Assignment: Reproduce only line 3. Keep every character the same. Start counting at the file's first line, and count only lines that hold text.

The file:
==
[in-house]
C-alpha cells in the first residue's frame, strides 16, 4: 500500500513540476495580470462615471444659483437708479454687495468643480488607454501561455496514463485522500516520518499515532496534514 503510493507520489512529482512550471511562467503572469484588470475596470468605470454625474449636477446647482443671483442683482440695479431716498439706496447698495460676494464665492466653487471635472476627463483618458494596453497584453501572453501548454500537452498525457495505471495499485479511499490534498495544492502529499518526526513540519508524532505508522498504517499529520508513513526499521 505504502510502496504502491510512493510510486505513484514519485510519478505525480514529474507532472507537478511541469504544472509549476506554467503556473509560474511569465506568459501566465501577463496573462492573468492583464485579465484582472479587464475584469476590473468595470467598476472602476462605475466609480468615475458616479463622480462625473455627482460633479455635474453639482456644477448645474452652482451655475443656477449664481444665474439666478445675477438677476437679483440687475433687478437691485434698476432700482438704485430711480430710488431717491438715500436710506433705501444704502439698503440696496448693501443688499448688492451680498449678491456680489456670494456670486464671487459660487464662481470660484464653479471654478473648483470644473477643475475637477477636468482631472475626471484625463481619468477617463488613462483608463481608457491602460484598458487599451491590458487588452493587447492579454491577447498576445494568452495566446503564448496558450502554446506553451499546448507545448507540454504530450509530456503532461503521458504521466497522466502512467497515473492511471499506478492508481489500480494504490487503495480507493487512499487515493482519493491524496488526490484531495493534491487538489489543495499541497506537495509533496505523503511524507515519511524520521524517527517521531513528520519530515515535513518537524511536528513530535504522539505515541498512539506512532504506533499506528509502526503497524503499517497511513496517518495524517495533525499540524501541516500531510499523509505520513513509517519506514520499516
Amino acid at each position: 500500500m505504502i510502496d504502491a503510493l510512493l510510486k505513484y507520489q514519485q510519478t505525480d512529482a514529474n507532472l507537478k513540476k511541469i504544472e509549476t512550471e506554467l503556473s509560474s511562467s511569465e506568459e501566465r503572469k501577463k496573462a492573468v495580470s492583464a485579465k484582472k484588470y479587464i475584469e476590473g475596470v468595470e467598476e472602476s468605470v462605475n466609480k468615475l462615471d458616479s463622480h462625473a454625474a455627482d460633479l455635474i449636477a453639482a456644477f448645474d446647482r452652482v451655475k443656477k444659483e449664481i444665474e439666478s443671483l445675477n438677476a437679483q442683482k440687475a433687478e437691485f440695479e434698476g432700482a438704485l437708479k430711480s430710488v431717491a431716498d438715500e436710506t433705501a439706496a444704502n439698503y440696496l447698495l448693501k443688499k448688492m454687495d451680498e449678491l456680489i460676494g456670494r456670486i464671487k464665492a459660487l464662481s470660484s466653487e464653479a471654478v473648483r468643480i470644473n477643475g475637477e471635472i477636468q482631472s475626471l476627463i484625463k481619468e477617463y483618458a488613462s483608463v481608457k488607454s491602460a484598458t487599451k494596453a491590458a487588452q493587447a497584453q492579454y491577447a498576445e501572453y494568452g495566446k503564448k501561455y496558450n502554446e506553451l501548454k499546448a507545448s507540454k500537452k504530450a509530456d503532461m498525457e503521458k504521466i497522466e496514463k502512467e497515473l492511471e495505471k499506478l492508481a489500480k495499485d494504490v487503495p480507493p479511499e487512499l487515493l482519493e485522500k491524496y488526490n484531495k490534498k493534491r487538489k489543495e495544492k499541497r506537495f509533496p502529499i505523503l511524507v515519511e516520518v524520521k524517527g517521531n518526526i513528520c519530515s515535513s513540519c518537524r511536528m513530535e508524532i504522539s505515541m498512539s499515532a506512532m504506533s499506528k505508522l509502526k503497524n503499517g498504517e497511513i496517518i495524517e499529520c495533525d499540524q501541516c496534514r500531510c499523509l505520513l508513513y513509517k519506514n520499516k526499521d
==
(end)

Amino acid at each position: 500500500m505504502i510502496d504502491a503510493l510512493l510510486k505513484y507520489q514519485q510519478t505525480d512529482a514529474n507532472l507537478k513540476k511541469i504544472e509549476t512550471e506554467l503556473s509560474s511562467s511569465e506568459e501566465r503572469k501577463k496573462a492573468v495580470s492583464a485579465k484582472k484588470y479587464i475584469e476590473g475596470v468595470e467598476e472602476s468605470v462605475n466609480k468615475l462615471d458616479s463622480h462625473a454625474a455627482d460633479l455635474i449636477a453639482a456644477f448645474d446647482r452652482v451655475k443656477k444659483e449664481i444665474e439666478s443671483l445675477n438677476a437679483q442683482k440687475a433687478e437691485f440695479e434698476g432700482a438704485l437708479k430711480s430710488v431717491a431716498d438715500e436710506t433705501a439706496a444704502n439698503y440696496l447698495l448693501k443688499k448688492m454687495d451680498e449678491l456680489i460676494g456670494r456670486i464671487k464665492a459660487l464662481s470660484s466653487e464653479a471654478v473648483r468643480i470644473n477643475g475637477e471635472i477636468q482631472s475626471l476627463i484625463k481619468e477617463y483618458a488613462s483608463v481608457k488607454s491602460a484598458t487599451k494596453a491590458a487588452q493587447a497584453q492579454y491577447a498576445e501572453y494568452g495566446k503564448k501561455y496558450n502554446e506553451l501548454k499546448a507545448s507540454k500537452k504530450a509530456d503532461m498525457e503521458k504521466i497522466e496514463k502512467e497515473l492511471e495505471k499506478l492508481a489500480k495499485d494504490v487503495p480507493p479511499e487512499l487515493l482519493e485522500k491524496y488526490n484531495k490534498k493534491r487538489k489543495e495544492k499541497r506537495f509533496p502529499i505523503l511524507v515519511e516520518v524520521k524517527g517521531n518526526i513528520c519530515s515535513s513540519c518537524r511536528m513530535e508524532i504522539s505515541m498512539s499515532a506512532m504506533s499506528k505508522l509502526k503497524n503499517g498504517e497511513i496517518i495524517e499529520c495533525d499540524q501541516c496534514r500531510c499523509l505520513l508513513y513509517k519506514n520499516k526499521d